On Monday, July 17, U.S. Senator Patrick Leahy announced that Vermont’s Department of Fish and Wildlife will receive a grant of $30,000 to support its work to control and counter white nose syndrome (WNS), the fungal disease that has devastated bat populations in Vermont and across the United States.
Leahy, the vice chairman of the Senate Appropriations Committee, has long led in federal efforts to address the pandemic, through appropriations funding the U.S. Fish and Wildlife Service and other federal agencies that are working to control the outbreak.
First identified in Vermont and neighboring New York State in 2006, WNS has taken a heavy toll, reducing the population of some species by more than 90 percent. Vermont is home to nine bat species, five of which are listed as either threatened or endangered.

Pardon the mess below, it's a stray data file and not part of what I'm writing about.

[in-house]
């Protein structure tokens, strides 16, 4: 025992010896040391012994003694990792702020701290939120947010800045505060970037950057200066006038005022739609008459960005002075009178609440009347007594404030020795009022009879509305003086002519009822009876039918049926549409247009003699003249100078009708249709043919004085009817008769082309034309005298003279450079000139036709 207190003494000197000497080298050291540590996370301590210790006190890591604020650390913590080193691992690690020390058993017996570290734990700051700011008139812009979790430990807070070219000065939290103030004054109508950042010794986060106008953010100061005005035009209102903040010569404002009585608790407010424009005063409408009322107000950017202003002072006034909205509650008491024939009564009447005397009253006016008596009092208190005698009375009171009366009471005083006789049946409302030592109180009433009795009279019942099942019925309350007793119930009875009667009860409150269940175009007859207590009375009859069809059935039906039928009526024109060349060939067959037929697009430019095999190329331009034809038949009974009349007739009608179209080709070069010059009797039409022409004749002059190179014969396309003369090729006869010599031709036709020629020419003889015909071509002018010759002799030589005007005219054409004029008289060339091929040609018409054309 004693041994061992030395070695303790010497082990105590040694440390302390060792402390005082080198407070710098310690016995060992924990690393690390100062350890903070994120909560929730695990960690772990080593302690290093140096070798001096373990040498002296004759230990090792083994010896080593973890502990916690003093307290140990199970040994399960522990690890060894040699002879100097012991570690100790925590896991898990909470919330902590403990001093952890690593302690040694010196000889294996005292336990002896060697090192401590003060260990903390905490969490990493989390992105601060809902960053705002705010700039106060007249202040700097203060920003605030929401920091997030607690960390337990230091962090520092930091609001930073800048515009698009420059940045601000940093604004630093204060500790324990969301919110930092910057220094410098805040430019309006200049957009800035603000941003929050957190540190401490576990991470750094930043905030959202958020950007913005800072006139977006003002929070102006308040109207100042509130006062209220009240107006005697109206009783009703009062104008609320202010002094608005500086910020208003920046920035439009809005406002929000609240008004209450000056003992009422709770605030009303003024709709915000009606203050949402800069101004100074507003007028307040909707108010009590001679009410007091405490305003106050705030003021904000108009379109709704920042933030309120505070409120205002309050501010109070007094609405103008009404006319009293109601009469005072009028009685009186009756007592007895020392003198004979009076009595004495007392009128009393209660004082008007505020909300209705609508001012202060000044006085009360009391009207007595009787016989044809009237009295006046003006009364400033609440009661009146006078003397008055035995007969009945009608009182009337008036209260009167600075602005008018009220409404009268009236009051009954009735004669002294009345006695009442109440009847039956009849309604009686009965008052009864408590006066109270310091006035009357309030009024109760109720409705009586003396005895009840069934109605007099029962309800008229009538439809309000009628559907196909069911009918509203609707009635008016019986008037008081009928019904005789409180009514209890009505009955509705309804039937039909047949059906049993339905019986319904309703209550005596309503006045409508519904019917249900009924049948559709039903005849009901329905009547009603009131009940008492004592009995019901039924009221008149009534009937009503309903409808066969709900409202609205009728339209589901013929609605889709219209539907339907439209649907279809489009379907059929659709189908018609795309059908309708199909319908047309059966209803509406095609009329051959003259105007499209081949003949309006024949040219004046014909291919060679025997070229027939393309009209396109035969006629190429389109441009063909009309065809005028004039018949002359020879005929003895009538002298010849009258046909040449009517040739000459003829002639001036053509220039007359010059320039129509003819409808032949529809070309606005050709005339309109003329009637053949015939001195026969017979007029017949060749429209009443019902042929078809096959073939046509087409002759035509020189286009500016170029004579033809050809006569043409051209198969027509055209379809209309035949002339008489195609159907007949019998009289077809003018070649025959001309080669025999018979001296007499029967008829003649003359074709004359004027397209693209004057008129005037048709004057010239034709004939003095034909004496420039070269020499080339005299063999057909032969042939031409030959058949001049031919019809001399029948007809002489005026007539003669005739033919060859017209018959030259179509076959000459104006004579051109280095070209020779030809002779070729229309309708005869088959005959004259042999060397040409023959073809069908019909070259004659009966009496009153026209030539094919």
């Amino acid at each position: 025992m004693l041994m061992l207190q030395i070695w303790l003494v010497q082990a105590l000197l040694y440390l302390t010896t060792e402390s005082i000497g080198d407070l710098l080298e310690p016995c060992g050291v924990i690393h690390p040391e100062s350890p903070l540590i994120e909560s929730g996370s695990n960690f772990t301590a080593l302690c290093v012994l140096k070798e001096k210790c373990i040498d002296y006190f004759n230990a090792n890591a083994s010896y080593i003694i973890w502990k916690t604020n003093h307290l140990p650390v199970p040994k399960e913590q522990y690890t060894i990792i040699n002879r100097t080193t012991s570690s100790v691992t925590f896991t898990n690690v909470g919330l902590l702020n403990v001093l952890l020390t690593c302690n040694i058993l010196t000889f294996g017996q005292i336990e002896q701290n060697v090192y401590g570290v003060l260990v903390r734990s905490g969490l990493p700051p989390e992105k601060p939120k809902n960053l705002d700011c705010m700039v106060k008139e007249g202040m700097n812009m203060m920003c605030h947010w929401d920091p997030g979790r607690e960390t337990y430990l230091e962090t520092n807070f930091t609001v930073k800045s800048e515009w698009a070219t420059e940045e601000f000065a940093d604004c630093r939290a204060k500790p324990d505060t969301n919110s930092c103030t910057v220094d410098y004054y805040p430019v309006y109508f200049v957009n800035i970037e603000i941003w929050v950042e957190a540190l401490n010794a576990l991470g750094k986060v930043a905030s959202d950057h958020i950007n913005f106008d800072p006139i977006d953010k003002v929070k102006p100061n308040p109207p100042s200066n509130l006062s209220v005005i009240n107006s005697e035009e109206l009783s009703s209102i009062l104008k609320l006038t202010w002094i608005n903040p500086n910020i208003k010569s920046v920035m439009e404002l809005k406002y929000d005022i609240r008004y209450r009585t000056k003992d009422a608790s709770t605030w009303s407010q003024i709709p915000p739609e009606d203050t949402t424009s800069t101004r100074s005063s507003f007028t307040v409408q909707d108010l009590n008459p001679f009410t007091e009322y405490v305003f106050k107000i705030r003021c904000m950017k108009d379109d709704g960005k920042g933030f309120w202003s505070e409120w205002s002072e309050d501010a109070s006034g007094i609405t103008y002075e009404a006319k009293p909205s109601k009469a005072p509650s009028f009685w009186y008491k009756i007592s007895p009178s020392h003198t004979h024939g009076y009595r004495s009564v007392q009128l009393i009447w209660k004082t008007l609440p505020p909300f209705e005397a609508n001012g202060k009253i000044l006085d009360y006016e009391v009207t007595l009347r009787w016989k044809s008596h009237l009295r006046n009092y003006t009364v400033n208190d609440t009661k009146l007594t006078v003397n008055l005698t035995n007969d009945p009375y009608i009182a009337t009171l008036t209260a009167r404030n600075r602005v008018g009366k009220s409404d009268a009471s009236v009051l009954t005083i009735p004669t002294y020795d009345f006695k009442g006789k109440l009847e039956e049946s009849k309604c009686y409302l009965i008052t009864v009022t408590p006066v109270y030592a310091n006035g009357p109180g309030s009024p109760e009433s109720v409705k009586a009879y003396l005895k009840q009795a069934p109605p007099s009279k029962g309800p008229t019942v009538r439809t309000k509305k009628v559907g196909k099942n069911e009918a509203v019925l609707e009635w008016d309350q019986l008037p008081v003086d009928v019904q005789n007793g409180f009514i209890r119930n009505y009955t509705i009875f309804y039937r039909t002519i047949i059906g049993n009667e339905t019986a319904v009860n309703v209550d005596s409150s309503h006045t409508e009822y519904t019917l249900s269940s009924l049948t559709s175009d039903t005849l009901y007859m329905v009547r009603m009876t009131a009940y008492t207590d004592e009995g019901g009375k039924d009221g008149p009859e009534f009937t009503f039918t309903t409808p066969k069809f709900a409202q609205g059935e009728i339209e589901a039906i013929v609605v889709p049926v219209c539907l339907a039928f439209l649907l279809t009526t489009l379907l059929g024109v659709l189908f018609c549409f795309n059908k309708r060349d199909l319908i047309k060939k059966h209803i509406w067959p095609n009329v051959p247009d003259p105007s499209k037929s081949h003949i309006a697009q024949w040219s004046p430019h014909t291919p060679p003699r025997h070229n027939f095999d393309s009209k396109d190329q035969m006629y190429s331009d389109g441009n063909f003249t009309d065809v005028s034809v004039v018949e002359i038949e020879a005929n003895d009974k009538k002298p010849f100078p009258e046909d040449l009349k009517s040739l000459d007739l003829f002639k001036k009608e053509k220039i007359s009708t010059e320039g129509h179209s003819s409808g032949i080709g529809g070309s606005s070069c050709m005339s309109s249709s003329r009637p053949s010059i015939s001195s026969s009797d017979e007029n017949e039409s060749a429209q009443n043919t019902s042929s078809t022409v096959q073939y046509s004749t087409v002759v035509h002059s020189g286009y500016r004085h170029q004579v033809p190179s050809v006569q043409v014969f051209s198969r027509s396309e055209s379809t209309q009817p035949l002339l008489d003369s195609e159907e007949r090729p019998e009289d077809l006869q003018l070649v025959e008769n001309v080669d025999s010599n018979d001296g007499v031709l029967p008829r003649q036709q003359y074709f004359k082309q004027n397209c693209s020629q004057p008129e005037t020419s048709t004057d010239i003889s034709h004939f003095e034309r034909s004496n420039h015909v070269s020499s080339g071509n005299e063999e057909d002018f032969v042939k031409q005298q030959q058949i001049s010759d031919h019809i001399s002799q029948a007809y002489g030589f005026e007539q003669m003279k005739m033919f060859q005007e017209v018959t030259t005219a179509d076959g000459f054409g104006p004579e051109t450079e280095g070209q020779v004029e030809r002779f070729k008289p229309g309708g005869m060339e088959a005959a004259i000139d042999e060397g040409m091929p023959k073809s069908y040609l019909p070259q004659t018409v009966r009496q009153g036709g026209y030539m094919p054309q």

WNS has spread steadily, now affecting 31 states. State wildlife officials, along with the U.S. Fish and Wildlife Service, the U.S. Geological Survey and other agencies have made steady progress in understanding the cause of WNS and how it spreads, and in working toward solutions.
“Bats have crucial roles in many ecosystems, in our economy, and in controlling insect pests,” Leahy said. “They also are amazing creatures. Marcelle and I have always enjoyed watching them swoop over the meadow at our Middlesex home. Science and field work to understand and control the scourge of WNS needs to be a priority, and I will continue to make sure that this partnership with Vermont and other states remains a priority.”
Scott Darling, who leads the Vermont Fish and Wildlife Department’s work on bats said: “We are excited to remain an integral part of the national efforts to address white nose syndrome and work to recover bat populations.”